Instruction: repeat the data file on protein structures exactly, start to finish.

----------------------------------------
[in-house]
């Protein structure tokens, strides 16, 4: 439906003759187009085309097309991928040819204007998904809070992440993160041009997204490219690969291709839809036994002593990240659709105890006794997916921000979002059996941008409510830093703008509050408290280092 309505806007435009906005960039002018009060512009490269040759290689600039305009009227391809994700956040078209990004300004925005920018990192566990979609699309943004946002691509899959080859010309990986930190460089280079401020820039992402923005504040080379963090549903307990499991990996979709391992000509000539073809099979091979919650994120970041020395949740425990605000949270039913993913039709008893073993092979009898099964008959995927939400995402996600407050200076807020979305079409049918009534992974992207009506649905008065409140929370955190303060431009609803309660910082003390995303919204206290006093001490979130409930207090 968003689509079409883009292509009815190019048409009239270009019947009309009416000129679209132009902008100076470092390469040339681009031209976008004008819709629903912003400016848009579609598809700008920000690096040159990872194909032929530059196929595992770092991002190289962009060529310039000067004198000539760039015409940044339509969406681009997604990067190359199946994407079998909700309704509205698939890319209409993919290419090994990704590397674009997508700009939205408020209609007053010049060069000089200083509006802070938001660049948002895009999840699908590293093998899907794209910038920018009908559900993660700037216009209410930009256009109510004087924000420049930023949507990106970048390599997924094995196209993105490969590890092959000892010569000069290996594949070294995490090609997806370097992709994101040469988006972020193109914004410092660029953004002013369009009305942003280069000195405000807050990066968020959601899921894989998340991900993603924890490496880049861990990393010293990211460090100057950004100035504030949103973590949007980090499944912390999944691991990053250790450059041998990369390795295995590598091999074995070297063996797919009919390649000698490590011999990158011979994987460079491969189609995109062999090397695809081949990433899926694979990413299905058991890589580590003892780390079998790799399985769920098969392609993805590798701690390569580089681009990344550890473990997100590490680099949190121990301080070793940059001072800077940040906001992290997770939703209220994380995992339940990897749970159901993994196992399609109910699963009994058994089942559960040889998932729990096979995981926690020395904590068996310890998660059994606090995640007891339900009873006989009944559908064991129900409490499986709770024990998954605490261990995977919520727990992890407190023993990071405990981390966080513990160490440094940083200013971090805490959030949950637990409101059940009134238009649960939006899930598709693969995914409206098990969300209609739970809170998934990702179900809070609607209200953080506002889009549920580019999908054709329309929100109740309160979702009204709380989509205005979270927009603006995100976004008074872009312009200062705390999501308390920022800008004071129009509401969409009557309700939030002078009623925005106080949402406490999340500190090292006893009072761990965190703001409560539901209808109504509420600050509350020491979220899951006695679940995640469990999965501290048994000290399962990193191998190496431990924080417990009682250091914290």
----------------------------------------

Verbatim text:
[in-house]
């Protein structure tokens, strides 16, 4: 439906003759187009085309097309991928040819204007998904809070992440993160041009997204490219690969291709839809036994002593990240659709105890006794997916921000979002059996941008409510830093703008509050408290280092 309505806007435009906005960039002018009060512009490269040759290689600039305009009227391809994700956040078209990004300004925005920018990192566990979609699309943004946002691509899959080859010309990986930190460089280079401020820039992402923005504040080379963090549903307990499991990996979709391992000509000539073809099979091979919650994120970041020395949740425990605000949270039913993913039709008893073993092979009898099964008959995927939400995402996600407050200076807020979305079409049918009534992974992207009506649905008065409140929370955190303060431009609803309660910082003390995303919204206290006093001490979130409930207090 968003689509079409883009292509009815190019048409009239270009019947009309009416000129679209132009902008100076470092390469040339681009031209976008004008819709629903912003400016848009579609598809700008920000690096040159990872194909032929530059196929595992770092991002190289962009060529310039000067004198000539760039015409940044339509969406681009997604990067190359199946994407079998909700309704509205698939890319209409993919290419090994990704590397674009997508700009939205408020209609007053010049060069000089200083509006802070938001660049948002895009999840699908590293093998899907794209910038920018009908559900993660700037216009209410930009256009109510004087924000420049930023949507990106970048390599997924094995196209993105490969590890092959000892010569000069290996594949070294995490090609997806370097992709994101040469988006972020193109914004410092660029953004002013369009009305942003280069000195405000807050990066968020959601899921894989998340991900993603924890490496880049861990990393010293990211460090100057950004100035504030949103973590949007980090499944912390999944691991990053250790450059041998990369390795295995590598091999074995070297063996797919009919390649000698490590011999990158011979994987460079491969189609995109062999090397695809081949990433899926694979990413299905058991890589580590003892780390079998790799399985769920098969392609993805590798701690390569580089681009990344550890473990997100590490680099949190121990301080070793940059001072800077940040906001992290997770939703209220994380995992339940990897749970159901993994196992399609109910699963009994058994089942559960040889998932729990096979995981926690020395904590068996310890998660059994606090995640007891339900009873006989009944559908064991129900409490499986709770024990998954605490261990995977919520727990992890407190023993990071405990981390966080513990160490440094940083200013971090805490959030949950637990409101059940009134238009649960939006899930598709693969995914409206098990969300209609739970809170998934990702179900809070609607209200953080506002889009549920580019999908054709329309929100109740309160979702009204709380989509205005979270927009603006995100976004008074872009312009200062705390999501308390920022800008004071129009509401969409009557309700939030002078009623925005106080949402406490999340500190090292006893009072761990965190703001409560539901209808109504509420600050509350020491979220899951006695679940995640469990999965501290048994000290399962990193191998190496431990924080417990009682250091914290």